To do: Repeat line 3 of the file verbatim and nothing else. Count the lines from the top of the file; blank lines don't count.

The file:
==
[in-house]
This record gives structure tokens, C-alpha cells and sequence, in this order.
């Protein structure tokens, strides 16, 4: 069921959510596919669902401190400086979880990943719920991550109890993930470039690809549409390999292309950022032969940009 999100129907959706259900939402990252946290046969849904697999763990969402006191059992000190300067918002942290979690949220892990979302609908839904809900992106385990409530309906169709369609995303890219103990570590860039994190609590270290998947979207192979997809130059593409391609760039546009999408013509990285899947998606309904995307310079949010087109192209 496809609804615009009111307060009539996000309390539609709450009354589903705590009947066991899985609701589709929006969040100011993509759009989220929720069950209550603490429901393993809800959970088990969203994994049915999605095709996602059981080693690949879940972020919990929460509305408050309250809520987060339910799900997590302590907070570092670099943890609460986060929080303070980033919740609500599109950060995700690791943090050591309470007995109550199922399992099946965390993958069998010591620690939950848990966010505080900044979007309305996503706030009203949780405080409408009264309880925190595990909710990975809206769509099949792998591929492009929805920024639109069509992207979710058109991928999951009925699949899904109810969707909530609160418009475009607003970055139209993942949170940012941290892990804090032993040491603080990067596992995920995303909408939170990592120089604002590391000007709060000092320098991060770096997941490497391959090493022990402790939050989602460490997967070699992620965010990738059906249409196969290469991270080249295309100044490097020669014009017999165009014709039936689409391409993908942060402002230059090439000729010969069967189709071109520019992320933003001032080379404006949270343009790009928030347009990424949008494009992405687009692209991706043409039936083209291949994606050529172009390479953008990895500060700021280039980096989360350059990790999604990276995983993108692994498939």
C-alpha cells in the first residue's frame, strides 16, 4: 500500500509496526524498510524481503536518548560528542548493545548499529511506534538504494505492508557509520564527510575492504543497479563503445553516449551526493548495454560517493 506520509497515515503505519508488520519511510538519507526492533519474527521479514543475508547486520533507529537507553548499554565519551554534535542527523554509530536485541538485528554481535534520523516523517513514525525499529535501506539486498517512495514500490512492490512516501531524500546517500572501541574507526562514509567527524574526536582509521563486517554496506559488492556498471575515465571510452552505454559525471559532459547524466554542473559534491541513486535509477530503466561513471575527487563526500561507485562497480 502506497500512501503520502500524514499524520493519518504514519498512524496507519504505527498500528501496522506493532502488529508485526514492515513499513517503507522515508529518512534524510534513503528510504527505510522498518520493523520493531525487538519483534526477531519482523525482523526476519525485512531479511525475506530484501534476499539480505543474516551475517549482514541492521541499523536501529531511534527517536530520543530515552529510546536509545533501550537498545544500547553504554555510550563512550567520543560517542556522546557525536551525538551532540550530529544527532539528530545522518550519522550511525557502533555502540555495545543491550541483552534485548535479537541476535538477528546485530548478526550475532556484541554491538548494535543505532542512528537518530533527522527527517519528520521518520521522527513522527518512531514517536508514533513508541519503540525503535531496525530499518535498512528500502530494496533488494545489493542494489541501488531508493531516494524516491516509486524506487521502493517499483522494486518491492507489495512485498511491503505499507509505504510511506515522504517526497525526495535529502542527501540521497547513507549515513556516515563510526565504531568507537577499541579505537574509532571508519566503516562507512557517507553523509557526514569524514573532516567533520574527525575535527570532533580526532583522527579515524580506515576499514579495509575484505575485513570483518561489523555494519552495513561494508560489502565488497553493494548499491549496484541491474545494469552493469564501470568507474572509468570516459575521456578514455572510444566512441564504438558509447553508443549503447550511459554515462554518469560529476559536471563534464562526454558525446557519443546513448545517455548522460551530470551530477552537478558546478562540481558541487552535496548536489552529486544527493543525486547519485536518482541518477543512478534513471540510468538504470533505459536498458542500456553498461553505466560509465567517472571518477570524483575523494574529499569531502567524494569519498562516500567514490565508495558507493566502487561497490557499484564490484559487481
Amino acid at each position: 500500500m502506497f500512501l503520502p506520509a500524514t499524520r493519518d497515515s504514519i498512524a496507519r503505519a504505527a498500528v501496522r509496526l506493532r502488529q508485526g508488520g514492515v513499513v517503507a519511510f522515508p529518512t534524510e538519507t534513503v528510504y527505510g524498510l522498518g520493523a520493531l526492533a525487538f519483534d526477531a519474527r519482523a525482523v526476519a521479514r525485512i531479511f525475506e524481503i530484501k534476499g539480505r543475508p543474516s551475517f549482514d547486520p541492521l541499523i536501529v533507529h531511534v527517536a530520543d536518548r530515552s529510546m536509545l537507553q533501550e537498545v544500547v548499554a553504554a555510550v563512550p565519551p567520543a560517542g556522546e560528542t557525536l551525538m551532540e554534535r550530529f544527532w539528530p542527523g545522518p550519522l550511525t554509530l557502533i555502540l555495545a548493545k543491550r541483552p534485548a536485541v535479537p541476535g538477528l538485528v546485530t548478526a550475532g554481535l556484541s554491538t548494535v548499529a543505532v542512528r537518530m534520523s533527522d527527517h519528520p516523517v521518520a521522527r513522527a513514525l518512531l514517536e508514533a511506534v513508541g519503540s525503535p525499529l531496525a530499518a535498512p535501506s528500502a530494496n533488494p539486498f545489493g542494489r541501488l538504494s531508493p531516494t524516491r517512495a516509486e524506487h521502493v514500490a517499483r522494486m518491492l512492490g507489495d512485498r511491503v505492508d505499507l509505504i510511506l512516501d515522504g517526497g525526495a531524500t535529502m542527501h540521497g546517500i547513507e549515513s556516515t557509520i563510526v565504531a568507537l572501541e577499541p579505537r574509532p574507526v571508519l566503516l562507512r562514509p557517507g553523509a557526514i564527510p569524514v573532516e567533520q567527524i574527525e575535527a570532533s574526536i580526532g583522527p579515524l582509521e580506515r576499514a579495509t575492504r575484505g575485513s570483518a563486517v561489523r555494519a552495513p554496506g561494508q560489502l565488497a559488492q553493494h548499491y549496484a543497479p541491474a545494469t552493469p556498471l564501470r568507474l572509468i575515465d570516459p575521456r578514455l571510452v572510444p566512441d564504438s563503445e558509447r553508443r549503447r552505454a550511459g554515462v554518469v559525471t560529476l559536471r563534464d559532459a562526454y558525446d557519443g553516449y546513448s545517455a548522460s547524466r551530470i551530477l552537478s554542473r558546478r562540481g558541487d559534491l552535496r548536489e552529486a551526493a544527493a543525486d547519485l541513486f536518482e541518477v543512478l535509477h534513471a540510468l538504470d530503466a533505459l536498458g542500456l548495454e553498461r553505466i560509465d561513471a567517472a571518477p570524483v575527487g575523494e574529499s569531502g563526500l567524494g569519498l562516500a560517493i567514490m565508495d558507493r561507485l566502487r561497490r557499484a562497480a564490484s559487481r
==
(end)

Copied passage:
């Protein structure tokens, strides 16, 4: 069921959510596919669902401190400086979880990943719920991550109890993930470039690809549409390999292309950022032969940009 999100129907959706259900939402990252946290046969849904697999763990969402006191059992000190300067918002942290979690949220892990979302609908839904809900992106385990409530309906169709369609995303890219103990570590860039994190609590270290998947979207192979997809130059593409391609760039546009999408013509990285899947998606309904995307310079949010087109192209 496809609804615009009111307060009539996000309390539609709450009354589903705590009947066991899985609701589709929006969040100011993509759009989220929720069950209550603490429901393993809800959970088990969203994994049915999605095709996602059981080693690949879940972020919990929460509305408050309250809520987060339910799900997590302590907070570092670099943890609460986060929080303070980033919740609500599109950060995700690791943090050591309470007995109550199922399992099946965390993958069998010591620690939950848990966010505080900044979007309305996503706030009203949780405080409408009264309880925190595990909710990975809206769509099949792998591929492009929805920024639109069509992207979710058109991928999951009925699949899904109810969707909530609160418009475009607003970055139209993942949170940012941290892990804090032993040491603080990067596992995920995303909408939170990592120089604002590391000007709060000092320098991060770096997941490497391959090493022990402790939050989602460490997967070699992620965010990738059906249409196969290469991270080249295309100044490097020669014009017999165009014709039936689409391409993908942060402002230059090439000729010969069967189709071109520019992320933003001032080379404006949270343009790009928030347009990424949008494009992405687009692209991706043409039936083209291949994606050529172009390479953008990895500060700021280039980096989360350059990790999604990276995983993108692994498939």